Monday was a brutal day at CF. It was also my 6th workout in 7 days, and every single one of those workouts involved some running. I had a conflict on Tuesday that clashed with my normal CrossFit time, so I took a rest day. If' I'd really "needed" to do CrossFit, I could have gone at lunch. But, I needed a break, and I took one.
Wednesday was another tough day at CrossFit. I was really sore from the leg work on Monday. The early part of the workout was bench presses, and I got through those OK, although I am a little worried about my overall progression on this lift. We've been doing a Wendler 5-3-1 cycle in the gym. My goal for Wednesday was 5 reps at 135, 3 at 155, and then max at 175. If things were going as expected, I should have gotten 3-5 reps at 175. Instead I got 1 rep and then failed (just barely) on the second. This has always been a weak lift for me, and one of my goals for this year is to exceed 200 pounds. I'd love to push well beyond that, but I don't do the bench press often enough for that to happen quickly.
After the bench presses and some high-rep/low-weight close grip bench presses, we moved on to the MetCon. We had 12 minutes to pull a weighted sled 100m, do 10 power cleans, and 10 ring dips as many times as possible. My legs were shot and the sled pulls and I didn't get along at all. I completed the first round in about 3:30. But, the second time through, my legs were really complaining and the sled drag was really slow. Then, when I got to power cleans, my legs hurt so much that getting down to the proper start position was really tough. And, the cleans left me gassed for ring rows. The second round took me 5 minutes. I only had 3:21 left to go as I headed for the third sled pull. I had just cleared the turnaround when the coach yelled "90 seconds". I at least wanted to finish and get one more power clean rep. I finished as fast as I could and ran to the barbell, getting there right as time expired. I was wiped out.
Luckily, I had taken Thursday as a vacation day to go fly fishing. I had tried the main branch of the White River on Sunday and there was too much water. But, I was downstream from where two other branches of the White dump into the main branch. This time, I stayed on the main branch, but went about 15 miles upstream from where I fished last Sunday. I went to a popular spot to start and fished there from about noon until 4:00. There were a few bugs hatching, mostly Hendricksons, so I used a pheasant tail nymph to try to approximate the Hendrickson in its nymph phase. It took me a while to figure things out, but I finally realized the fish were holding high in the holes, often in some white water just below a drop-off. They wouldn't touch anything that wasn't drifting exactly with the current. And, the takes were very subtle. After all of this finally registered with me, I hooked into 5 wild rainbows and got 3 of them to the net.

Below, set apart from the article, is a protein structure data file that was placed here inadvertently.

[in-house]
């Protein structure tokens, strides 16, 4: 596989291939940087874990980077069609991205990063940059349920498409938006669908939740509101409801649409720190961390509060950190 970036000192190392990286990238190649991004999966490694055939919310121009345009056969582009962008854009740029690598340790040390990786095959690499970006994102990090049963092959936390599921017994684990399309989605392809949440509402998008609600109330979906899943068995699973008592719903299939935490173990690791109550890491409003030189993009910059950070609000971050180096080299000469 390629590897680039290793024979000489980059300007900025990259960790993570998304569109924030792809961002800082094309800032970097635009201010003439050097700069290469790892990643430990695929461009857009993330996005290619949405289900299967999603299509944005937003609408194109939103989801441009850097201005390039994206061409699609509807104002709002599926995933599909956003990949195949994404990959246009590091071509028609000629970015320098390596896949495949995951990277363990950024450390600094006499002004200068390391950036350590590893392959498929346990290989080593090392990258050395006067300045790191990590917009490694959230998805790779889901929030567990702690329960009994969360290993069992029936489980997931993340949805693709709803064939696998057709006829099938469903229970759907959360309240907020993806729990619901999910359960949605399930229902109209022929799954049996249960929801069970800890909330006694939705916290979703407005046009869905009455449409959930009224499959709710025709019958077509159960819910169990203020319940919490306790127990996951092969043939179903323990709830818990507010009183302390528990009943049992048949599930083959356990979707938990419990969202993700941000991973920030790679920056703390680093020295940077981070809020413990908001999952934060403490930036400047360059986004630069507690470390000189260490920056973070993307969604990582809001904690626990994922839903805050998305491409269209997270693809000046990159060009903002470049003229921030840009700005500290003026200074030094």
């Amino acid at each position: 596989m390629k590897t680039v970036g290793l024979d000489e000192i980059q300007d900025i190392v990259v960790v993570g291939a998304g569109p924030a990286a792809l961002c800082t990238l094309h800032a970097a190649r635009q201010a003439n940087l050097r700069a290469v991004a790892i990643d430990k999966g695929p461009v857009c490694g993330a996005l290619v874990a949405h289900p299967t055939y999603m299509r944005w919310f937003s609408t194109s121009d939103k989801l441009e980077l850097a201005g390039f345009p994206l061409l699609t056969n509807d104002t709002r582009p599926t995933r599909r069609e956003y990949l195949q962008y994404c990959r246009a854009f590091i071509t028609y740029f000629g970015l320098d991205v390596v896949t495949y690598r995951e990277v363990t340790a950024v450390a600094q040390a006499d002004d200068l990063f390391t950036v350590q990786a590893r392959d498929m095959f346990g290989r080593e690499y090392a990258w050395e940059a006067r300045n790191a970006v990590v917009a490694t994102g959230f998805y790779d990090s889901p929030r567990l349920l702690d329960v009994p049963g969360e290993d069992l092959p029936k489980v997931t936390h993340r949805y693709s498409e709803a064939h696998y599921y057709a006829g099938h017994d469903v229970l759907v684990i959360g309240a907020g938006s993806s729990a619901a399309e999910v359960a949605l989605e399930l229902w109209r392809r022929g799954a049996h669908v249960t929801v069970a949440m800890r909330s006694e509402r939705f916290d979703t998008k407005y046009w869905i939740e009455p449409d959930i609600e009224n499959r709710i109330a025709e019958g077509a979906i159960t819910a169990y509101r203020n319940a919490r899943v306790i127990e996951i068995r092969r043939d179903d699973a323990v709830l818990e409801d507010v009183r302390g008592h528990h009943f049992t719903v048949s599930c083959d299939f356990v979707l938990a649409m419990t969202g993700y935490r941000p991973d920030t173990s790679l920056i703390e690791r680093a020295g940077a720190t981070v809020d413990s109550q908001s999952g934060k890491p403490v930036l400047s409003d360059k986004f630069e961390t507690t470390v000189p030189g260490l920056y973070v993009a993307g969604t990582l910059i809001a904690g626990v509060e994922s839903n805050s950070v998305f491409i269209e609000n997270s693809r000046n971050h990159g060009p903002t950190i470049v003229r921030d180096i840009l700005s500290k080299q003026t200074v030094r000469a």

A little after 4:00, I decided to find another area to fish. I drove around for a bit before finally settling on a stretch I'd never fished before near the town of Stockbridge. It looked like some fishable riffles that would eventually lead me to a couple holes that looked very promising. On my third cast in the shallower water, a fish slammed my fly hard. It turned out to be a stocked rainbow. I had wandered into an area visited by the stocking truck the day before. While stocked fish aren't my first choice, they can provide a lot of fun and they aren't very picky. I caught a second fish on my 6th cast and a 3rd on my 10th cast. As I moved downstream, the fishing just got better. Eventually, I caught 5 fish at one spot without moving my feet at all. By the time I'd fished down to the deeper holes that had intrigued me earlier, I had caught close to 20 fish at this spot already. The deeper holes yielded nothing, so I started to slowly work my way back upstream. By the time I got back to where I'd started, I'd caught 31 stocked trout, making it 34 for the day. I'd been in my waders for 9 hours and I was tired, and darkness was approaching, so I got out of there.
Stocked fish aren't very smart, but I still had some fun. And, maybe by catching and then releasing them, they will learn something and not be such easy prey for the next fisherman that comes along, one who might be looking for dinner. On occasion, these stocked fish can adapt to the wild and thrive in the river. Last year, I took a large holdover rainbow that had spent more than a full year in the river. It's rare, but it happens. But, most stocked fish end up on a dinner plate somewhere. I have no objections to that at all. They really are a consumable resource. I even wonder if we should stock the rivers here in Vermont that have reproducing fish populations. But, stocking is popular and is not likely to go away soon. And, it provided me with 3 hours of fun yesterday.
Tonight is a heavy deadlift day at the gym and my legs are still tired.